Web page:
THE EDITOR, Sir,
The bunting that adorned public and private buildings and electric posts is fading and the yellow (gold?) is turning white, but memories of the celebration of the first 50 years are still fresh. Like the moon, our economy and development waxed and waned. Waxed for the first decade or so, waned for the rest of the time.
From the 1950s to the 1970s, Jamaica was in its ascendancy. Banana ships called weekly, bauxite was growing. Jamaica being the largest exporter then, the sugar industry was flourishing, education was on the upswing, the land was fertile, fish abounded in the sea, other export agriculture was promising, crime was minimal in comparison to now, factories opened on a regular basis, tourism was growing rapidly, we were almost debt free, and our currency was strong.
It is true that we have made some progress. Most of our younger people don't know the kerosene lamp; education is more widespread, although the quality is doubtful; housing and other things have improved; and more people have running water.
However, most metal workers did not know how to make window grilles because they were not needed; persons could go about their business or pleasure at any time and felt safe. Many people were poor at Independence, but we seem to have increased the numbers today.
There seem to be far more homeless people on the streets than was apparent 50 years ago. We boast about the social programmes such as the Programme of Advancement Through Health and Education, but if we were making the progress hoped for at Independence, the numbers on that programme should be steadily reducing rather than increasing.
Jamaica ended the first 50 and has started the second with debt that could cause our death. The seas are becoming barren because of pollution and fish are scarce. Bauxite is almost exhausted, and apart from some great craters on our landscape, we have little to show for it.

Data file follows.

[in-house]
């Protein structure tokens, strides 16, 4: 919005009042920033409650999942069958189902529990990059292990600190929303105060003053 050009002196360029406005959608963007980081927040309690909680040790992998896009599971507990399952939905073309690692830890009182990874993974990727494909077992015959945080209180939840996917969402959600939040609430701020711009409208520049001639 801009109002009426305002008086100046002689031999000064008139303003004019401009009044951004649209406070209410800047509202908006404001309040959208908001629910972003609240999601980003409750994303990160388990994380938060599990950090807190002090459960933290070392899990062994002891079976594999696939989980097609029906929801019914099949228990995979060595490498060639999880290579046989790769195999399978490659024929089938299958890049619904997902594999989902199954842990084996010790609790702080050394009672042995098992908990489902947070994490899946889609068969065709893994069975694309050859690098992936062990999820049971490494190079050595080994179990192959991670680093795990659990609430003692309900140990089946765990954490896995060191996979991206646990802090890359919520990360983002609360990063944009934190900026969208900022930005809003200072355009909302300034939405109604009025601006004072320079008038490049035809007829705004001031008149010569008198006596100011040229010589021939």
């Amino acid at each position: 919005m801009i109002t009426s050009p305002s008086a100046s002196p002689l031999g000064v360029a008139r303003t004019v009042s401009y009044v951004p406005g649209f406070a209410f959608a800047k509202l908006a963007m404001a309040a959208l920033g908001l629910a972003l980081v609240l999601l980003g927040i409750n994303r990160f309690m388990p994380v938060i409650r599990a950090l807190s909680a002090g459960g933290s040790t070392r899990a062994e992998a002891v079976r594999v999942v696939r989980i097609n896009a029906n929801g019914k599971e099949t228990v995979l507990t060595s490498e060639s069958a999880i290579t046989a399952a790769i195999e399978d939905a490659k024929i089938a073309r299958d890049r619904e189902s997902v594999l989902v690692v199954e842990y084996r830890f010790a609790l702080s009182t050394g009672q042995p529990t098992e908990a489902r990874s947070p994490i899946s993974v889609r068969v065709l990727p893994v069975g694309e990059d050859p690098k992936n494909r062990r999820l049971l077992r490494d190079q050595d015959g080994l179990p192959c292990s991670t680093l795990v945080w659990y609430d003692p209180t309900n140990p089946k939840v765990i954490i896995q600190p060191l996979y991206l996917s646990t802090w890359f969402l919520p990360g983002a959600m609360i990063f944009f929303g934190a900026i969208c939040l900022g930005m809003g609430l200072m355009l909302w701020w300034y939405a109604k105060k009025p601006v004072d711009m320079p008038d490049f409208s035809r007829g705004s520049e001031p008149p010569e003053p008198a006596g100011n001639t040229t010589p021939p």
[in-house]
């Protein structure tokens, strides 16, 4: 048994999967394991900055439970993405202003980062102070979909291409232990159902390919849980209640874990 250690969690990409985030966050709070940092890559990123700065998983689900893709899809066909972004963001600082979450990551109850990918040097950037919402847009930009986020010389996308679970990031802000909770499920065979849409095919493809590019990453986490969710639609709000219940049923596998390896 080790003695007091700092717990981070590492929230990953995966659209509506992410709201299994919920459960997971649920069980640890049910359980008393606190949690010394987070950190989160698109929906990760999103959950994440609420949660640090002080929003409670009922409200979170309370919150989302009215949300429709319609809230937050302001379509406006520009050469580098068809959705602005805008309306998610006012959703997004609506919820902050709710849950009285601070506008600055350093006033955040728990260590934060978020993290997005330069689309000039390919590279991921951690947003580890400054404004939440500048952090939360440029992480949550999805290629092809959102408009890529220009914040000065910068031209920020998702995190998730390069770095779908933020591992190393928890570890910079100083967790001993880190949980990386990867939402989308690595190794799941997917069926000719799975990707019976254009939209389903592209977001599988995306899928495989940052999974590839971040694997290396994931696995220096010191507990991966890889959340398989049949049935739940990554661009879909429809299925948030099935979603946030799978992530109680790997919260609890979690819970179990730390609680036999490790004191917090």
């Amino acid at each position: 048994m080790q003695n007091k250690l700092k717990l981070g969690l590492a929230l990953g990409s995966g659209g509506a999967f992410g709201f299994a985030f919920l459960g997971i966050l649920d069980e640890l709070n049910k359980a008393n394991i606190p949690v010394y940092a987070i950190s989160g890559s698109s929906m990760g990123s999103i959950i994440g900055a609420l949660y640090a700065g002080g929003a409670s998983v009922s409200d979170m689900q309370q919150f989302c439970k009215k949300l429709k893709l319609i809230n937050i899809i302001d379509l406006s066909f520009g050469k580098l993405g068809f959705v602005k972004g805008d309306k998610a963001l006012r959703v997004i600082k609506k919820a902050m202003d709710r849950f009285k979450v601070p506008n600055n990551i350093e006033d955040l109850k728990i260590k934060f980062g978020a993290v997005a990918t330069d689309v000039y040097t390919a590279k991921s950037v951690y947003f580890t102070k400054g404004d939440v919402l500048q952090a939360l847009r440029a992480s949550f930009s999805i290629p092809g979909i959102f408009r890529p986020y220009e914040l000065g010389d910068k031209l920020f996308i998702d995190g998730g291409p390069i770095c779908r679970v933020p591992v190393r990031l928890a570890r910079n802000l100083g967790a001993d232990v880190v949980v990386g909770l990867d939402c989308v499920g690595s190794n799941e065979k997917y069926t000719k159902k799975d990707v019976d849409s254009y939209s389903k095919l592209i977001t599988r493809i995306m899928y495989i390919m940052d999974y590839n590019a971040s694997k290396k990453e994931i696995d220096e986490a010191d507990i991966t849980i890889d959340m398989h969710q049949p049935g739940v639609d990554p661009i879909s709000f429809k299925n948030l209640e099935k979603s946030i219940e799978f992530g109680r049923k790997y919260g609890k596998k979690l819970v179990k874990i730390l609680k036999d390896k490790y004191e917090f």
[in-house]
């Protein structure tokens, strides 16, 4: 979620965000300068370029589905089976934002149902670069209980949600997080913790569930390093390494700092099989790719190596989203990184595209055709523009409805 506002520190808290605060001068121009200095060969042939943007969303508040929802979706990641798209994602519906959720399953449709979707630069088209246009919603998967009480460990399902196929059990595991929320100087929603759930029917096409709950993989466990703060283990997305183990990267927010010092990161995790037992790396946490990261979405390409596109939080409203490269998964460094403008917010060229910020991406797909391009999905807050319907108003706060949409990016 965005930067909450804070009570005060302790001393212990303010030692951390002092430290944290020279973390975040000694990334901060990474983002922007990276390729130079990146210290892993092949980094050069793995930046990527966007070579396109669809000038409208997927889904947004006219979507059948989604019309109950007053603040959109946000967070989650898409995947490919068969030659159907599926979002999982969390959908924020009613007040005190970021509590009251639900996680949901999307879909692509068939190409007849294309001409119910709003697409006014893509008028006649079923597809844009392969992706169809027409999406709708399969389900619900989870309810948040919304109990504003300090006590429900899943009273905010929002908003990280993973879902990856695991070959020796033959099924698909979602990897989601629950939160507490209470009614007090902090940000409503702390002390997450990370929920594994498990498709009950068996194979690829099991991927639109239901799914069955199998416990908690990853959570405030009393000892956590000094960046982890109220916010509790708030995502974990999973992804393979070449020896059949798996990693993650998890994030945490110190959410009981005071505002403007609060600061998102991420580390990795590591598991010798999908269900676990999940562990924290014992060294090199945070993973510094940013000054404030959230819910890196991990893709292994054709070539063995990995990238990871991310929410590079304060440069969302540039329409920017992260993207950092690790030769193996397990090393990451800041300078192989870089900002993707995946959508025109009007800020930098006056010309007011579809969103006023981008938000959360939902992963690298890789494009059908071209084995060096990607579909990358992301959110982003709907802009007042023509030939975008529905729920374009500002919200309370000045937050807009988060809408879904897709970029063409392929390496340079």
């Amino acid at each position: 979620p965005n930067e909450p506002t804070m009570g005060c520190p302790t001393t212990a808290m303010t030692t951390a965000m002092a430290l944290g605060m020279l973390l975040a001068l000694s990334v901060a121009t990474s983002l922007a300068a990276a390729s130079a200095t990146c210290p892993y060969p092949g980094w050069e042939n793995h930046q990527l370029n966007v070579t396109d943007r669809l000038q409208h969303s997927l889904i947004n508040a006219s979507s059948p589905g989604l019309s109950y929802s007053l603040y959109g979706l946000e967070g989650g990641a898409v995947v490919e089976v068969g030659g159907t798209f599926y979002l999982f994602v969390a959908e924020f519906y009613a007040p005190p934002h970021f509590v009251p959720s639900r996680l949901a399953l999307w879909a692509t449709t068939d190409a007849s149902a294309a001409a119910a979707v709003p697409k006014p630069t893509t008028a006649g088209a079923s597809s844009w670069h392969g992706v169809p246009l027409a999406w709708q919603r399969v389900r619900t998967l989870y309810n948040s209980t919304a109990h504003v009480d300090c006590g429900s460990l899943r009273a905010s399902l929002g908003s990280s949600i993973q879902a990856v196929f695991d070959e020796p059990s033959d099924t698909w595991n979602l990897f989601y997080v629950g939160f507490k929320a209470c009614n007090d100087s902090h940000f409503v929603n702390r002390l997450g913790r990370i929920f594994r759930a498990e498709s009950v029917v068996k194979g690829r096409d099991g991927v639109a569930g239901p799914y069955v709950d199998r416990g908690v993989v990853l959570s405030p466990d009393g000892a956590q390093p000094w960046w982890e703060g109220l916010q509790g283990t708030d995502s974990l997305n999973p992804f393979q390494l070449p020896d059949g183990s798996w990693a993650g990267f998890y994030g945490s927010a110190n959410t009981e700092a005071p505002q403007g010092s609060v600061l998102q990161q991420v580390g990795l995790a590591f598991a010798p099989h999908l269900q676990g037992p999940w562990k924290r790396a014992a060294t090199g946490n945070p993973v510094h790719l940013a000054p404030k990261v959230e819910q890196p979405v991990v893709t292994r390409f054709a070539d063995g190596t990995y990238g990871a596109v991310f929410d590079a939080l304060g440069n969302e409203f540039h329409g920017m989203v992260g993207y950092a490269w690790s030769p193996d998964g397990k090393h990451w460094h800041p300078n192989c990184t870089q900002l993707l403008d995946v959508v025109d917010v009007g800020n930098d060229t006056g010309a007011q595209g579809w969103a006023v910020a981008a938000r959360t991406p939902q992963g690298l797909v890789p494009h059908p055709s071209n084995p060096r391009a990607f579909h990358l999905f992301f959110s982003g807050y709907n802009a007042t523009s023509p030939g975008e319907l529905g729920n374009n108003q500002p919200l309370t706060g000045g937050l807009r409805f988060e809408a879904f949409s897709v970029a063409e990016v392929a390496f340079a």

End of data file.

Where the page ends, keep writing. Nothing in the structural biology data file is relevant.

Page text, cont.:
What will we tell the future generations when they learn that we were once the premier bauxite producer in the world. We can't show high-quality roads, schools, or hospital buildings that we got from our red dirt.
REALITY, NOT PESSIMISM
Sugar production has declined by about 70 per cent, the banana boats are dim memories. Other export crops such as ginger, citrus, kola nuts are things of the past. Tourism has grown, but it is such a fragile industry that if it collapses, "we dead". Work attitudes and productivity are not competitive by world standards, so we are not a magnet for investment. Bureaucracy strangles us like fig roots around a pear tree, and corruption in places high and low is choking us to death.
I am not a pessimist, but one has to be realistic. Like the West Indies cricket team, we can rise from the ashes, but we need to have a complete makeover of our leadership (not necessarily of persons), developing state persons with vision and determination who put the country before political party to pull us out of the hole.
Very few of us who were there at the start will be around for the next 50 years, but I hope future generations will live in the type of Jamaica we hoped for at Independence.